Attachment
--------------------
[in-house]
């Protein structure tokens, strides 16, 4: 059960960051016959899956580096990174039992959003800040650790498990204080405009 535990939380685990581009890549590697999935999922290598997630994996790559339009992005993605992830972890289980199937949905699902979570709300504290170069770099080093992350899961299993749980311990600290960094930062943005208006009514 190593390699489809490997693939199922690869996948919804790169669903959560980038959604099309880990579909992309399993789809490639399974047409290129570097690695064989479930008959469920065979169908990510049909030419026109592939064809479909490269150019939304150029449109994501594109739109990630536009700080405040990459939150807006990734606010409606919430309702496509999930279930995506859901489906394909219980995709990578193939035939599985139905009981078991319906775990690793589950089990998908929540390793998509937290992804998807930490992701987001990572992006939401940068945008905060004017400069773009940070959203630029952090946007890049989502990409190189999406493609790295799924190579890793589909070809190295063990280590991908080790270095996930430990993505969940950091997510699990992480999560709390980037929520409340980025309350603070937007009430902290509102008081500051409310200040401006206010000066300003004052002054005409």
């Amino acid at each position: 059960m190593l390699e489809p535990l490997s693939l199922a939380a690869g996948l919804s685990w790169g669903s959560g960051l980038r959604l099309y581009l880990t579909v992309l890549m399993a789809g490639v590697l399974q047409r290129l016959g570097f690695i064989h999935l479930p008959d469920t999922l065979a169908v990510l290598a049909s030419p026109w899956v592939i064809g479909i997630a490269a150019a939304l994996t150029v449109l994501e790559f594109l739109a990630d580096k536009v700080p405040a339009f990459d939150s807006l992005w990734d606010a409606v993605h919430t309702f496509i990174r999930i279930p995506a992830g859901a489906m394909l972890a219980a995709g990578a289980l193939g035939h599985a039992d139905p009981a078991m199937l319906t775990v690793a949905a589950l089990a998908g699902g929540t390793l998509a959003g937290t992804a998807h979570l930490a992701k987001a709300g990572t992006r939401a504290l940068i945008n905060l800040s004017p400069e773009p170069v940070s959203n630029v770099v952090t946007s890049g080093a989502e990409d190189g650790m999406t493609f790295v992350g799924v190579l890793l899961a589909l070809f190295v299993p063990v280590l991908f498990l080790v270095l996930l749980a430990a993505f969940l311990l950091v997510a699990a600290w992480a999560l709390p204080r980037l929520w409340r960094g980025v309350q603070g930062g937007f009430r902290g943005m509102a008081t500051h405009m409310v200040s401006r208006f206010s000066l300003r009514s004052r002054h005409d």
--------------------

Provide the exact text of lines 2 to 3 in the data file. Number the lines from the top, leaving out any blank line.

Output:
């Protein structure tokens, strides 16, 4: 059960960051016959899956580096990174039992959003800040650790498990204080405009 535990939380685990581009890549590697999935999922290598997630994996790559339009992005993605992830972890289980199937949905699902979570709300504290170069770099080093992350899961299993749980311990600290960094930062943005208006009514 190593390699489809490997693939199922690869996948919804790169669903959560980038959604099309880990579909992309399993789809490639399974047409290129570097690695064989479930008959469920065979169908990510049909030419026109592939064809479909490269150019939304150029449109994501594109739109990630536009700080405040990459939150807006990734606010409606919430309702496509999930279930995506859901489906394909219980995709990578193939035939599985139905009981078991319906775990690793589950089990998908929540390793998509937290992804998807930490992701987001990572992006939401940068945008905060004017400069773009940070959203630029952090946007890049989502990409190189999406493609790295799924190579890793589909070809190295063990280590991908080790270095996930430990993505969940950091997510699990992480999560709390980037929520409340980025309350603070937007009430902290509102008081500051409310200040401006206010000066300003004052002054005409």
């Amino acid at each position: 059960m190593l390699e489809p535990l490997s693939l199922a939380a690869g996948l919804s685990w790169g669903s959560g960051l980038r959604l099309y581009l880990t579909v992309l890549m399993a789809g490639v590697l399974q047409r290129l016959g570097f690695i064989h999935l479930p008959d469920t999922l065979a169908v990510l290598a049909s030419p026109w899956v592939i064809g479909i997630a490269a150019a939304l994996t150029v449109l994501e790559f594109l739109a990630d580096k536009v700080p405040a339009f990459d939150s807006l992005w990734d606010a409606v993605h919430t309702f496509i990174r999930i279930p995506a992830g859901a489906m394909l972890a219980a995709g990578a289980l193939g035939h599985a039992d139905p009981a078991m199937l319906t775990v690793a949905a589950l089990a998908g699902g929540t390793l998509a959003g937290t992804a998807h979570l930490a992701k987001a709300g990572t992006r939401a504290l940068i945008n905060l800040s004017p400069e773009p170069v940070s959203n630029v770099v952090t946007s890049g080093a989502e990409d190189g650790m999406t493609f790295v992350g799924v190579l890793l899961a589909l070809f190295v299993p063990v280590l991908f498990l080790v270095l996930l749980a430990a993505f969940l311990l950091v997510a699990a600290w992480a999560l709390p204080r980037l929520w409340r960094g980025v309350q603070g930062g937007f009430r902290g943005m509102a008081t500051h405009m409310v200040s401006r208006f206010s000066l300003r009514s004052r002054h005409d």